Evaluating together our 9 patients who presented a paradoxical stimulatory effect, a significant increase in basal sphincter pressure (Fig. 5A), in frequency (Fig. 5B) of phasic contractions was observed, with no significant changes in their amplitude (Fig. 5C). Duodenal peristalsis was invariably inhibited in all patients.
No relation was found between the response to Buscapina and the estimated size of papillotomy (Fig. 6A), neither the time elapsed since the endoscopic intervention (Fig. 6B). The size of papillotomy orifice did not vary depending on time (Fig. 6C).
EST is part of the endoscopic treatment of choledocholithiasis. It destroys variable fraction of the OS muscles and results in a loss of sphincter function in variable degrees. EST is considered as complete, if the pressure in the bile duct is equal to the duodenal pressure, and it means that the choledocho-duodenal gradient is zero. This criterion was accomplished in all our patients. The importance of preserved or lost OS function in the late outcome of these patients is not clear: Bergmann12 described a permanently lost sphincter function more than 10 years after EST, with basal sphincter pressure 0 mmHg. Others found preserved basal sphincter pressure, while with low normal values.9 Balloon dilation of the papilla instead of EST is supposed to preserve OS function, but no evident relation was demonstrated to the risk of stone recurrence or other late complications.8,10,13,14
These patients have a major probability to suffer abdominal cramps, biliary type pain, thus they receive frequently antispasmodic drugs, amongst them one of the most widely used is Buscapina. Being an anticholinergic agent, Buscapina inhibits the increased intestinal motility, cramps, and relaxes the normal OS.7
The innervation of OS is complex. Stimulation of vagal fibers induces phasic contractions, on the contrary, Buscapina relaxes the normal sphincter. It has been routinely used in endoscopic retrograde cholangiopancreatography, in order to facilitate cannulation of the bile duct, inhibiting the duodenal motility and opening the OS.15,16 It is also frequently and safely administered in other routine endoscopic procedures.17 Paradoxical response of intact OS has been described to secretin in alcoholics18 and to cholecystokinin (CCK) in OS dyskinesia,19 but not to cholinergic agents or their antagonists. Our experiences represent the first observation and it was found only after EST and never with intact papilla. Even after EST, this effect is not the rule: 9 of 14 patients had this unexpected reaction, but we saw a habitual inhibitory effect in 3 and lack of change in 2 patients after Buscapina. No relation was found with the size of EST orifice, with the time elapsed between the EST and the manometry, nor with the age or eventual symptoms of the patient. It seems that the probability of paradoxical response increased as the functional destruction of the sphincter muscles was more important. The innervation of OS is complex and a closely connected duodeno-sphincteric circuit is described, which is mainly cholinergic in different species,1,20,21 but other neurotransmitters also participate in the regulation of motor function. It was demonstrated that neural transmission in this circuit was bidirectional.20 In the paper of Deng et al,22 the proximal duodenum close to the pylorus was transected and reanastomized. Followed this intervention, a slight decrease in basal OS pressure was observed and CCK-octapeptide injection produced a paradoxical stimulatory response, high amplitude phasic contractions instead of sphincter relaxation observed before the transection. Dong et al23 performed duodenectomy and gastro-jejunostomy in dogs and inserted the intact papilla in the “neoduodenum” formed by the jejunum. In these dogs, no inhibitory effect was observed after CCK injection. In any of these experimental settings, once the duodenal continuity was interrupted, CCK did not produce more OS relaxation.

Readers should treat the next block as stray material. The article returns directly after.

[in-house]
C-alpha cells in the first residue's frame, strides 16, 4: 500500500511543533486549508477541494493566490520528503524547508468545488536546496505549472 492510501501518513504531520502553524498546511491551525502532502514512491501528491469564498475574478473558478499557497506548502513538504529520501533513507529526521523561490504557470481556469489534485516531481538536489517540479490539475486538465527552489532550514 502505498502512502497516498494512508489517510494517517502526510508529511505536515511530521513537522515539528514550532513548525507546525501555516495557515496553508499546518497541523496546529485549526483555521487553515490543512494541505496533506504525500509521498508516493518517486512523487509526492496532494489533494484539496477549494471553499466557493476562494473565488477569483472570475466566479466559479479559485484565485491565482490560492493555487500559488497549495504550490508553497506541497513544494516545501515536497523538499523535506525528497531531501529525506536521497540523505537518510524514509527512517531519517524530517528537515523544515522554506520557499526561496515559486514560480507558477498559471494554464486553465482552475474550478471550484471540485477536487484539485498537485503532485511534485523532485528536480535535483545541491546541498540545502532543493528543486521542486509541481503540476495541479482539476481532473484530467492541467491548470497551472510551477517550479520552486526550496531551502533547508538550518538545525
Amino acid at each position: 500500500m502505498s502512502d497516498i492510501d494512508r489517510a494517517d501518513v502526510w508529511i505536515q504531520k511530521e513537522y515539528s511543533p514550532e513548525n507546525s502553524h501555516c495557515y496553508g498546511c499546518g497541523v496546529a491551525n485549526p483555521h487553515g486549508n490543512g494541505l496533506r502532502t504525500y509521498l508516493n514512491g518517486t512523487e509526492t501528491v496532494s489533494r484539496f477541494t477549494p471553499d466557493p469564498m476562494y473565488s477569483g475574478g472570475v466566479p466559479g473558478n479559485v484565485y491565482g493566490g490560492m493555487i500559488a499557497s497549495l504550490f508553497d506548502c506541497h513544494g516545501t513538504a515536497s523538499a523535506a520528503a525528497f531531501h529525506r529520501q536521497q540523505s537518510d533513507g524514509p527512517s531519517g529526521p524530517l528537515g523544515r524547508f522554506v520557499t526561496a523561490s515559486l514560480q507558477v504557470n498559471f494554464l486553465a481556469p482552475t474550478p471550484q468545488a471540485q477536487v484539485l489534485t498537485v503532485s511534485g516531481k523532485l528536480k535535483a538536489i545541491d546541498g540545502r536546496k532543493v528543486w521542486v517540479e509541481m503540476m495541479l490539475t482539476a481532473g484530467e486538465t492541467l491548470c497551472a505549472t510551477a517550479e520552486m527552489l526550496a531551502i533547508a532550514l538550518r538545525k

EST destroys not only muscular elements of the OS, but probably interrupts the integrity of duodeno-sphincteric circuit and changes the proportion of stimulatory and inhibitory fibers. One can speculate that Buscapina in these cases blocks the inhibitory vagal fibers, which permits a consecutive dominance of stimulatory, probably non-cholinergic fibers. Endoscopic manometry is an invasive method with risk of complications, for this reason we did not try to search for the antagonist of this stimulatory effect. It is worthwhile to remark, that the paradoxical effect of Buscapina was only observed in the motor function of OS, the powerful inhibition of duodenal peristalsis was unaltered. Thus, the EST interferes exclusively with the innervation of OS but not with that of the duodenum.
In conclusion, we report a paradoxical stimulatory effect of an anticholinergic agent, Buscapina observed in 9 patients treated previously by EST. Apart from destruction of variable fractions of OS muscle, this endoscopic intervention probably interrupts the duodeno-sphincteric circuit of nerve fibers, and alters the proportion of stimulatory and inhibitory components. The partially preserved OS muscles respond with paradoxical contractions in several patients. This effect seems to be related rather with the individual variations of length of OS and its nerve fibers and ganglia than the technical aspects of EST. The clinical importance of this phenomenon is not clear but it seems reasonable to avoid the use of Buscapina in patients after EST for the treatment of abdominal cramps, eventually of biliary origin.
The authors acknowledge the skilled technical assistance of Silvana Riquelme and José Matus (deceased); and Abraham Gajardo Cortez’s assistance in statistical analysis.
This work forms part of project (No. 1950290 FONDECYT).
Zoltán Berger and Ana María Madrid S participated equally in the design and execution of the work, as well as in the recollection and interpretation of data, and redaction and critical revision of manuscript.